Incredible Photos Scrubbed From The History Books

The art of taking photos was invented in 1826 and ever since then, it’s always been the way people immortalize events. From birthday parties to peace treaties people always want to make sure to remember things as they were. However, there are some photos out there that even historians are afraid to look at or that you just ordinarily wouldn’t think about. Here are some photos that will never appear in history books.

A French Creation

Yes, this isn’t New York, and it isn’t Las Vegas either. Something people seem to forget is that the Statue of Liberty was a gift from the French. It was built in France, then shipped over to America piece by piece to be rebuilt there. It’s not often to see any pictures of the statue back in France.

Goat-Drawn Carriage

Salvador Dali may have been an artist, but even his contemporaries would call him eccentric. Something rather prevalent seemed to be his love of goats. Not only us he being drawn in a small, drawn carriage here, rumors had it that he used goat feces as “perfume”.

The Pet Deer Of Audrey Hepburn

On the subject of animals, did you know Audrey Hepburn owned a deer. She met the deer and named them Pippin while shooting the film Green Mansions. She fed them from a baby bottle and reportedly even snuggled up with them at bedtime.

Human Chess Game

It’s incredible and somewhat depressing that anyone could get 32 people to stand still on a checkered board to be used as the pieces of a life-sized chess game. It’s like something out of the Harry Potter. Although, this was in the Soviet Union, so sometimes, things like this are to be expected.

The Titanic

It’s like seeing a ghost. This is one of the last known images taken of the Titanic before it sunk in 1912. Most of the time photographs only show it in the harbor, casting off, so seeing an actual photo of it on the sea is a bit strange.

Laika The Spacedog

Have you heard of Laika. She was the first animal to ever go into space. She was a stray in Moscow that was sent into orbit in 1957 by the Soviet Union as a part of their space program. Unfortunately, Laika died a few hours after departure. A monument of her was later erected in Moscow to memorialize her.

Ham The Spacechimp

Shortly after Laika, Ham the Astrochimp was used as America’s answer. The first animal sent into space by the US and was also the first Hominidae to enter space in 1961. Fortunately, Ham did make it back home. His only injury was some slight bruising on his nose.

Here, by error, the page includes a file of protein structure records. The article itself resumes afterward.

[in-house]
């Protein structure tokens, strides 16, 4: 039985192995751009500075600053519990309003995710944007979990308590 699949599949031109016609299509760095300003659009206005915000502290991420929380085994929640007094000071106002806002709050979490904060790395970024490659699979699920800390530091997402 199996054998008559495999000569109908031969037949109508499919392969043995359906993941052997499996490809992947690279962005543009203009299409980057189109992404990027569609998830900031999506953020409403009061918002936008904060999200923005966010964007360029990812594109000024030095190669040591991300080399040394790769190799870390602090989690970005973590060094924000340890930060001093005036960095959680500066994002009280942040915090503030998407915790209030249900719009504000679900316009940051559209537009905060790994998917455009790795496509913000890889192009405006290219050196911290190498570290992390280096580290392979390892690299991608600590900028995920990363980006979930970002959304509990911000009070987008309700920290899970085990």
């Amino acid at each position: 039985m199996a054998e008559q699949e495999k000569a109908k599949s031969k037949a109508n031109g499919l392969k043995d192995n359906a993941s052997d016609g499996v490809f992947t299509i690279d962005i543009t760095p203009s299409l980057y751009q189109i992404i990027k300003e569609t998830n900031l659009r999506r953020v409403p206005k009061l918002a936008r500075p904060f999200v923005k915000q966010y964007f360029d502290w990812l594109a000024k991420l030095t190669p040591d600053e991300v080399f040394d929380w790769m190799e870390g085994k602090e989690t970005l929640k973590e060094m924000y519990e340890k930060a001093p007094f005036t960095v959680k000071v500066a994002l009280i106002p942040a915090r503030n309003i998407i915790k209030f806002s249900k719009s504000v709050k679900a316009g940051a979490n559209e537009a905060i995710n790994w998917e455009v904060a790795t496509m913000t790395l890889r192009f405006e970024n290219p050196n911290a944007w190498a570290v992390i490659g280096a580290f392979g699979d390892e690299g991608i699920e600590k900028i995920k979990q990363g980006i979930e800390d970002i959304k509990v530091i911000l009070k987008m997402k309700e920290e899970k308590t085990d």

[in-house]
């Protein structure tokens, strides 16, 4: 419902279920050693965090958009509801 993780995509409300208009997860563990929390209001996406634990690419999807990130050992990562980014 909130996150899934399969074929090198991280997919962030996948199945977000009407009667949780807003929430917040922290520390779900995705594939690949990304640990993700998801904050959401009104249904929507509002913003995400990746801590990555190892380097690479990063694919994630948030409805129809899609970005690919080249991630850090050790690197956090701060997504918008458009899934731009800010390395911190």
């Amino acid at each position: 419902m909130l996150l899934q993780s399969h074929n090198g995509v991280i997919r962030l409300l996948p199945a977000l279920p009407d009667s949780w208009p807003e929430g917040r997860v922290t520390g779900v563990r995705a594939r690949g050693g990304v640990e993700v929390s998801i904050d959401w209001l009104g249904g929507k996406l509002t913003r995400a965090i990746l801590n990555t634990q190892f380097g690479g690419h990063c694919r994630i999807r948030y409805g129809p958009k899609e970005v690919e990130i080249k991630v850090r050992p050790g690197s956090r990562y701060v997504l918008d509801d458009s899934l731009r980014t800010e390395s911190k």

Swimsuit Measuring

People used to be incredibly judgemental in regards to what type of swimwear women could wear. Pictured here is an official whose job was to make sure women’s swimsuits met the minimum length they were allowed to be. This was in 1922 along the Potomac River in Washington, D.C.

The Seven Year Itch

Nowadays, behind the scenes footage of different films isn’t that hard to come by. But back in the day, it would be very rare to see anything relating to a “making of”. This particular image shows the photo shoot of that helped promote the film The Seven Year Itch. Specifically, it’s the famous photo of Marilyn Monroe trying to keep her dress down after walking over a subway grate.

Filming Jaws

The famous blockbuster in 1975 has its fair share of fans. And one of the most famous elements of that film was the giant, mechanical shark named Bruce. This was the film that made people afraid of sharks, so seeing someone rest in this creature’s jaws like that is pretty unsettling, even if we all know it’s fake.

Female Russian Soldier

There were 800,000 women that served in the Soviet Armed Forces during World War II. Most of those people were medical staff, but a few still served as gunners, pilots, and snipers. Here is an image of a woman smiling as she mans a machine gun.

The First Woman Running The Boston Marathon

The first woman to complete the Boston Marathon was Kathrine Switzer in 1967. It’s quite obvious that the men she ran alongside weren’t keen on her participation, grabbing onto and trying to stop her from running. Fortunately, in 1972, women became able to officially register and compete in the race alongside men.

Bachelors Of Montana

Montana was, and still is, a mostly agricultural state. Women provide necessary assistance to helping to preserve that farm life. That’s probably why these men found it so necessary to hang up a “WIVES WANTED” sign outside their cabin.

The Path To Giza

This is probably one of the oldest travel photos ever taken. Back before the Pyramids of Giza had become tourist attractions, you could really see how far the desert stretched out, and how big those pyramids were, and still are.

A Telephone Tower In Stockholm

Have you heard of the Old Stockholm telephone tower. It was built in 1887 and connected over 5,000 phones in the city. The tower was built just before telephone companies began hiding their wires underground, so this tower was obsolete after 1913. The building was demolished after a fire in 1952, but even before then you couldn’t find a place like this in the world. Something that looks like a building covered in massive spiderwebs that is.

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